Ayers visit not a travesty, but an opportunity
By Chelsea Fiddyment
Ever since the initial mention the DI made back in November about
Bill Ayers coming to visit, the campus and the Champaign-Urbana
community - and the Chicago Tribune, and a decent-sized chunk of the
Internet - have been debating it.
People can protest all they like, of course. None of it kept Mr.
Ayers from making his scheduled visit this week.
And why should it? In order for Unit One (Allen Hall's
living-learning community) to offer in-hall classes and events, Allen
residents pay an extra yearly fee of $310. They are also encouraged
to make suggestions for prospective guests-in-residence, and at the
end of every academic year, residents vote on the guests they would
like to host. Succinctly put, Allen residents paid for the experience
of the guest-in-residence program and chose to invite Bill Ayers. No
other students funded his visit, but all were certainly invited to
attend, as was the general public.
On its list of guests-in-residence, each year Unit One prints the
same declaration of purpose: "The guests of this program live in
Allen Hall and, in cooperation with students and staff, attempt to
elicit an understanding for the necessity of creative thinking in society."
This statement creates the best frame for controversial events like
Bill Ayers' brief residency. We imagine that a college education, or
rather a bachelor's degree, is a necessity in our society. What we
tend to forget is that a college education by its very nature
requires elements of what we now specifically refer to as a "liberal
arts education" - not politically liberal experiences, but
experiential learning that influences our intellects, our ideas and
our opinions in relation to the world we will step into following graduation.
With this in mind, of course Bill Ayers should come to speak on our
campus. We would do a tremendous disservice to ourselves and the
ongoing education of the community by turning him or controversial
figures like him away. By freshman year of college, everyone should
know that people exist who have different or contrasting beliefs than
their own. And by hosting people like Mr. Ayers, students will
hopefully leave this institution with the powerful and invaluable
ability to explore every opinion in addition to their own.
Before Ayers' event on Tuesday night, a few students stood outside
protesting his presence. More importantly, a few students came into
the event, listened to Ayers' lecture, and asked questions of him,
despite their obvious opposition to what they believe he stands for.
Ayers did not trivialize their statements - he answered them fully and well.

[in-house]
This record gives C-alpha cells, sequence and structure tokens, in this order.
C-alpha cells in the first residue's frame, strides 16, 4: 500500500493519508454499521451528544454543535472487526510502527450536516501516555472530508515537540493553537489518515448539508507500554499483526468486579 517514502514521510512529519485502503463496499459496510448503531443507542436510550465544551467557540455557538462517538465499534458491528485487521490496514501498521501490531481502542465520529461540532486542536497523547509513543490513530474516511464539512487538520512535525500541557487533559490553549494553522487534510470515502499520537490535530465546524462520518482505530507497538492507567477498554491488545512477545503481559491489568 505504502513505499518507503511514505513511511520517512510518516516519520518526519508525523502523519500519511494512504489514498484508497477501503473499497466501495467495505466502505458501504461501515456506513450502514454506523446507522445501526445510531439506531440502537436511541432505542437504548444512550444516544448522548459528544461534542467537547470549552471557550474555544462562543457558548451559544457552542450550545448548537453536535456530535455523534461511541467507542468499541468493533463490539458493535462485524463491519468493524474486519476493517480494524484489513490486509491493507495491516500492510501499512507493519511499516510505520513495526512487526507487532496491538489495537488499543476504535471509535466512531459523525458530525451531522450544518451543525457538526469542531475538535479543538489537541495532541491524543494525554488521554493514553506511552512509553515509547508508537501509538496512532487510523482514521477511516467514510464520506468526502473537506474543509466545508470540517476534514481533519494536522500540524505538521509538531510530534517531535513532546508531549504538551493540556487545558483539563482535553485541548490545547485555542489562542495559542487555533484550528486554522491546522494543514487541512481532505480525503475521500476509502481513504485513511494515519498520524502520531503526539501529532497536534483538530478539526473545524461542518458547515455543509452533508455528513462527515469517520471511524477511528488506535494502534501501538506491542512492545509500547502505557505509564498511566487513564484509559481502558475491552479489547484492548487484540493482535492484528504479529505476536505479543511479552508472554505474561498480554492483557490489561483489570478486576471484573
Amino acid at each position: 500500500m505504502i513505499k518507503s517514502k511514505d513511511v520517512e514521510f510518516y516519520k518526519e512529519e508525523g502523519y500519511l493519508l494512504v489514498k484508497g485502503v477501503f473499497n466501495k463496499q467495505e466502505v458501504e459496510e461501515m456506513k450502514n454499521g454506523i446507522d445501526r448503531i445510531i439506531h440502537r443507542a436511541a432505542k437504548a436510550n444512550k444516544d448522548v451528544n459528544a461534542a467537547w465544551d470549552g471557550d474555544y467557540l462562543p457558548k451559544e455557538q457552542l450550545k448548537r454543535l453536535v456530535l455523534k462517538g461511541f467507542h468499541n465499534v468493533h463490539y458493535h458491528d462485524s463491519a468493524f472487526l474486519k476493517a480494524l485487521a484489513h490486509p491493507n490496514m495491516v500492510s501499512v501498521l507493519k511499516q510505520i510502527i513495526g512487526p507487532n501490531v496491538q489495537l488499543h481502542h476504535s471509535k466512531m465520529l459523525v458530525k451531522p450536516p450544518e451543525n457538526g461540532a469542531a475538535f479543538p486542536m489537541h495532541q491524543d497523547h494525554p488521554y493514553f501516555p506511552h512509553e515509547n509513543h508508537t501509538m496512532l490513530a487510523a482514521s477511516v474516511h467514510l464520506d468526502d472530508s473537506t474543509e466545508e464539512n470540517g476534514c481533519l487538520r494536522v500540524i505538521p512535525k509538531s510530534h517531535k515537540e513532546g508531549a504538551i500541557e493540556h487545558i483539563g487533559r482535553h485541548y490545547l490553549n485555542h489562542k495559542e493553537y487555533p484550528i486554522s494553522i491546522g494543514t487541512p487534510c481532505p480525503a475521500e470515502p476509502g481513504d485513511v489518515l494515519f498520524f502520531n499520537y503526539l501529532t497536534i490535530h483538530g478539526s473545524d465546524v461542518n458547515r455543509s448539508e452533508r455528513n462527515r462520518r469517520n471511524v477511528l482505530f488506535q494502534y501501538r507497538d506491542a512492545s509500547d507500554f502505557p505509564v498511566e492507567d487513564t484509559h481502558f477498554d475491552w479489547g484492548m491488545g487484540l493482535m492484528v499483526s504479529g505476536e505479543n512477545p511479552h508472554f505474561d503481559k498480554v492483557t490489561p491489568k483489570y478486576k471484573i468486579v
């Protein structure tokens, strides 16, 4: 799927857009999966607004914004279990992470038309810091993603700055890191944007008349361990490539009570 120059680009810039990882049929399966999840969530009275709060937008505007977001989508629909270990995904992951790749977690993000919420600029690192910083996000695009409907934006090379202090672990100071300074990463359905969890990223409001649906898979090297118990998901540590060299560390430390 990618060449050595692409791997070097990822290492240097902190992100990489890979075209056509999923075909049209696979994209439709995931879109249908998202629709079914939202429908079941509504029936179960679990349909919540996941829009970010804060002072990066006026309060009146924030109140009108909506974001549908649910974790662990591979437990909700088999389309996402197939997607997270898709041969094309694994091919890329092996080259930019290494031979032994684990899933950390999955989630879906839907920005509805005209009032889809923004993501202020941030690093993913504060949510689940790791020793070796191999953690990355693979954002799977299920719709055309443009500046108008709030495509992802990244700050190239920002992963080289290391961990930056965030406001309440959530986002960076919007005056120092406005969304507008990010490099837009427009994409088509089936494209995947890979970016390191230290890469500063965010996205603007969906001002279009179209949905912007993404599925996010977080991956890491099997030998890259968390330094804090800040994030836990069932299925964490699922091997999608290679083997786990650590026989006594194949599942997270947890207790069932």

Mr. Ayers stressed in response that a person's attendance at an event
that reflects a contrasting perspective from her own doesn't mean she
enables or supports that viewpoint. I agree. It simply creates
opportunities for personal and societal growth. How can anyone be
sure their opinions reflect their best possible understanding of
their world if they never change?
If they even know who he is, many students' feelings toward Bill
Ayers reflect the influence of people in their lives who were around
during the Vietnam War era.
In the same way that children's political ideas primarily mirror
those of their parents until after high school, it's easy to have an
opinion handed down to us about a time period and the actions of
people in it when we were not even alive.
It is always easy to have opinions about the past during the present.
It's much harder to stay constantly engaged with the present (in
which Mr. Ayers is a professor and proponent of educational reform),
when our opinions have the potential to shape our world.
So tonight, attend Ayers' lecture. Give yourself a chance to hold
your opinions up to the light, examine them, and compare them with
Bill Ayers' visit isn't about terrorism. It's an invitation to think.
That is what a college education is all about.
Chelsea is a senior in English and creative writing and really needs
to get a super-efficient robot body.
Protest against Bill Ayers draws opposition
By Patrick Wade
A pre-planned protest of a discussion led by visiting UIC professor
Bill Ayers didn't produce much of a turnout Wednesday evening.
Instead, students gathering to protest the protest seemed to prevail.
But Jacob Hollars, sophmore in LAS, was among a few students who
showed up to challenge Bill Ayers.